Dragon Ball Xenoverse 2 is a solid 3D crowd brawler. While some games do a far better job, it’s very solid for what it is.
Set the brightness to max, and it feels like you’re playing a character from the anime.
Some tracks are pretty good, nothing hitting, irritating nor annoying. However, nothing truly sticks out.
Very solid, overall, no real issues, though sometimes I can’t tell if the controller read my inputs at all.
The main story is very short, only a few short hours in length, to get the most out of the game. You need to do side quests, which forces you to leave the area where progression is to do them. Plus Guru keeps getting attacked, constantly, it gets annoying.
Final Verdict: 3.5/5
Dragon Ball: Xenoverse 2 is a very solid game, and if you can enjoy it, then there is a lot to enjoy for sure. However, there are some issues that need to be addressed (hopefully, all of that will be sorted out via patches). Furthermore, it would be nice if we could have more options for designing our character’s body, besides height and how thick or thin the character is. On a final note, I have a DLC character wish list that I hope to see with future DLC of Xenoverse 2, with both Frost and Cabba of U6 confirmed, I won’t put them on this list. Nevertheless, if you enjoyed the original game, then you´re most likely going to have a blast with DBX 2.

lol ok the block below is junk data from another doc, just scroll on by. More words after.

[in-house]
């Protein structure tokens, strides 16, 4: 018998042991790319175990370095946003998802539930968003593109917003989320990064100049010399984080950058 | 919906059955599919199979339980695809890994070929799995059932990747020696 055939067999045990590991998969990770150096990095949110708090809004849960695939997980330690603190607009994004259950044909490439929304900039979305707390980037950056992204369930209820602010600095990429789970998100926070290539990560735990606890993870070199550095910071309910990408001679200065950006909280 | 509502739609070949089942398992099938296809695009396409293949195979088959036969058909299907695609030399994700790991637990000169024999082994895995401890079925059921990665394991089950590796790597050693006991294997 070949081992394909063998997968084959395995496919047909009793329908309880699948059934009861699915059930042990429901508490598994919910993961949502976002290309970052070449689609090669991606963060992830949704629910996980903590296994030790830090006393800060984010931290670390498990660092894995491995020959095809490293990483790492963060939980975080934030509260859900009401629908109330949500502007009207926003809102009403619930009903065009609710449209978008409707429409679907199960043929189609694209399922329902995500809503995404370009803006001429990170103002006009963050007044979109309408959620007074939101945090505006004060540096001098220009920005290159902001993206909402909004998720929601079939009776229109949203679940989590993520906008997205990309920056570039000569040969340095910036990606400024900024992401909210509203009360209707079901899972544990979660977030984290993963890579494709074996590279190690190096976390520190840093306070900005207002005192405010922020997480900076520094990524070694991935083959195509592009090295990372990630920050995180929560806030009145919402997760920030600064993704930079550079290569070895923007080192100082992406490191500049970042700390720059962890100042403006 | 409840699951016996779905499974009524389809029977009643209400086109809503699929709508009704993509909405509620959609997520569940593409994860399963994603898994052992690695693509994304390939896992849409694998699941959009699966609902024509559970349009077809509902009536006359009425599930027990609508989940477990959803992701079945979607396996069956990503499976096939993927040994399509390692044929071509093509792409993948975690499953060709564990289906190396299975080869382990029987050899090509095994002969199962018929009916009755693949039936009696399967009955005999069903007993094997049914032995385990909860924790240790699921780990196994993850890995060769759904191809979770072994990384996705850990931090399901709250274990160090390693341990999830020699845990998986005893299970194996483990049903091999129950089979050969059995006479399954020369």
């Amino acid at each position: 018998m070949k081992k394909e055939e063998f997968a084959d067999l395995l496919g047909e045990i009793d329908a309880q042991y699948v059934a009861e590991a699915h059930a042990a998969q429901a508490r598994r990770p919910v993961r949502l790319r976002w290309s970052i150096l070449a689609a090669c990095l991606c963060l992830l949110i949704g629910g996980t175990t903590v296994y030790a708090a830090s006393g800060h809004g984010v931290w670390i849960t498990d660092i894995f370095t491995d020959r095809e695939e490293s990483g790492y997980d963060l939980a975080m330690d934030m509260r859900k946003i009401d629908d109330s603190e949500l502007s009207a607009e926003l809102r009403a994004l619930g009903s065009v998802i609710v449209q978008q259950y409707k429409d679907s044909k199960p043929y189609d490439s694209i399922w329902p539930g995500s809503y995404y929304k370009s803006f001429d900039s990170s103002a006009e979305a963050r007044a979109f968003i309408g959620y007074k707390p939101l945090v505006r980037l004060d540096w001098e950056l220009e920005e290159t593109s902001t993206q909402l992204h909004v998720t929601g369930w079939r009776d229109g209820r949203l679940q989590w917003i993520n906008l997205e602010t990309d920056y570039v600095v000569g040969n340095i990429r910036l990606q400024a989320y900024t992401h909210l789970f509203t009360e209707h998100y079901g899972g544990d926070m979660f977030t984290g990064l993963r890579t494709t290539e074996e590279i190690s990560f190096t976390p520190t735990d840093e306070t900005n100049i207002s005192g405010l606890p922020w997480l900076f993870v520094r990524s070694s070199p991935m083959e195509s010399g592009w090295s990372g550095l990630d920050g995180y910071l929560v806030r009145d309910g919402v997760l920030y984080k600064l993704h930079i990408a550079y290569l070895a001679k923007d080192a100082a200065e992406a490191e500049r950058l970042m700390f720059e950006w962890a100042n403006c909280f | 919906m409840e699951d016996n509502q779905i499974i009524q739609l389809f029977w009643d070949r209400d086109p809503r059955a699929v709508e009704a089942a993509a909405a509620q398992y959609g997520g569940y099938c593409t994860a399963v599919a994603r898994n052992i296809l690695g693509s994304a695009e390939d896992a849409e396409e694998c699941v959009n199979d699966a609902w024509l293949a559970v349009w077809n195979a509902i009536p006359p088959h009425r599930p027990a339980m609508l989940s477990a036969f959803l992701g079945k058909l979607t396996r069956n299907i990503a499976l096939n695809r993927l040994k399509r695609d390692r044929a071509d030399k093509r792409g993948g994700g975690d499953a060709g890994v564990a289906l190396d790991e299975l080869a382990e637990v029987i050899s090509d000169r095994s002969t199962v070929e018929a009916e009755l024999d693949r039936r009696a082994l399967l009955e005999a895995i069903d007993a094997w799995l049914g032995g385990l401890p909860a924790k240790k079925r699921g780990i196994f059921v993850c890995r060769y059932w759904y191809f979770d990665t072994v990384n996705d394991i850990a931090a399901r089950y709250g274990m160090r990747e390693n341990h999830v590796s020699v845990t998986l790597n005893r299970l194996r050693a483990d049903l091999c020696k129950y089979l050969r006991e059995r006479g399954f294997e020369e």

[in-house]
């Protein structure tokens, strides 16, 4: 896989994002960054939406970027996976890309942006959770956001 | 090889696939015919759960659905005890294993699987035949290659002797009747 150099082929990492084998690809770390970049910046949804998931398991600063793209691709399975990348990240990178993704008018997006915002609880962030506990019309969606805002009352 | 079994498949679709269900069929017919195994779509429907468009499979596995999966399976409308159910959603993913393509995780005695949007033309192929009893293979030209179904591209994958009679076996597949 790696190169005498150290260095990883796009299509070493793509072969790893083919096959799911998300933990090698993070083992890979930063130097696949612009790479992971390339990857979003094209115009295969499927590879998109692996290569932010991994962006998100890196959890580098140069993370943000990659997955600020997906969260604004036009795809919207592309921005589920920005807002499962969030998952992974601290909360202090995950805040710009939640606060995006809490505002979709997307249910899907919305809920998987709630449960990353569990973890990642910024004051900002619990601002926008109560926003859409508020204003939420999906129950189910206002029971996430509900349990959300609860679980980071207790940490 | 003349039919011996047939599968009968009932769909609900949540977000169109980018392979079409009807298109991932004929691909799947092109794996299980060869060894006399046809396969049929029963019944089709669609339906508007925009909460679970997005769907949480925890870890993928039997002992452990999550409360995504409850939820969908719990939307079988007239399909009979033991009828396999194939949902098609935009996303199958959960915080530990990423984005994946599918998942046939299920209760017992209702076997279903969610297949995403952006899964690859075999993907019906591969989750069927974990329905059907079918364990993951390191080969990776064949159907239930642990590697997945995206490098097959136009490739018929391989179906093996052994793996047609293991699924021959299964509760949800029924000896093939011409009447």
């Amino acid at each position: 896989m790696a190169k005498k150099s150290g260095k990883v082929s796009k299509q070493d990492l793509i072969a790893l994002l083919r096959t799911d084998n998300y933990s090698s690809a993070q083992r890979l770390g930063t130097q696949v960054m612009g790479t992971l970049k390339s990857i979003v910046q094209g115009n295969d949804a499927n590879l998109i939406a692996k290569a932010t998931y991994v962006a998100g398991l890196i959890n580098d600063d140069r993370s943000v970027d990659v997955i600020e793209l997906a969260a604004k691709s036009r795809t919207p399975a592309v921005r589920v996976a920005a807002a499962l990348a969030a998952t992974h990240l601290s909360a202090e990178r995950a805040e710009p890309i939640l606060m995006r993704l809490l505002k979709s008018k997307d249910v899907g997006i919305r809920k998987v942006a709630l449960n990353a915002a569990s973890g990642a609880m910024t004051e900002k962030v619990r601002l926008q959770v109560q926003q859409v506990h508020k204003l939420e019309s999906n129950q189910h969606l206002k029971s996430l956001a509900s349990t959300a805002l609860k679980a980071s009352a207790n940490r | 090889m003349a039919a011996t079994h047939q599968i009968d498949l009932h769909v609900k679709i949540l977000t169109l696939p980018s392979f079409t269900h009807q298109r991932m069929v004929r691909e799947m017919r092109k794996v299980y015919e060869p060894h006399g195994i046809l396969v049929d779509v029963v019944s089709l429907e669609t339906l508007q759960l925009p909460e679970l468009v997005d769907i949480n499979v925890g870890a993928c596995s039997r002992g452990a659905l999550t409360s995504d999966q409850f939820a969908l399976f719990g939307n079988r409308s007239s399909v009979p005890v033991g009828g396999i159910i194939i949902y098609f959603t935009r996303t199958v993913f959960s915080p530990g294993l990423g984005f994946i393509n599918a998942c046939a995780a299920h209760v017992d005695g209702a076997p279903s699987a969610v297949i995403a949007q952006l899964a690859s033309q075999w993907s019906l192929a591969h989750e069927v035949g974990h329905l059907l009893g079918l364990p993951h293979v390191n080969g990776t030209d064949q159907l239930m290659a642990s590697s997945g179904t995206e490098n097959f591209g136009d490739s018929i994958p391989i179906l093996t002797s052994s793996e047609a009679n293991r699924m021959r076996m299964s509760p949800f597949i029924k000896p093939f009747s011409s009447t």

Title: Dragon Ball: Xenoverse 2
Resolution: Highest possible on PC
Release date: 2016-10-28
Spent time: +10 hours
Average grade internationally: 85% Metacritic.com
PEGI age rating: 16+
Price: 49,99 Euros via Steam
Robin Ek, Editor
The Gaming Ground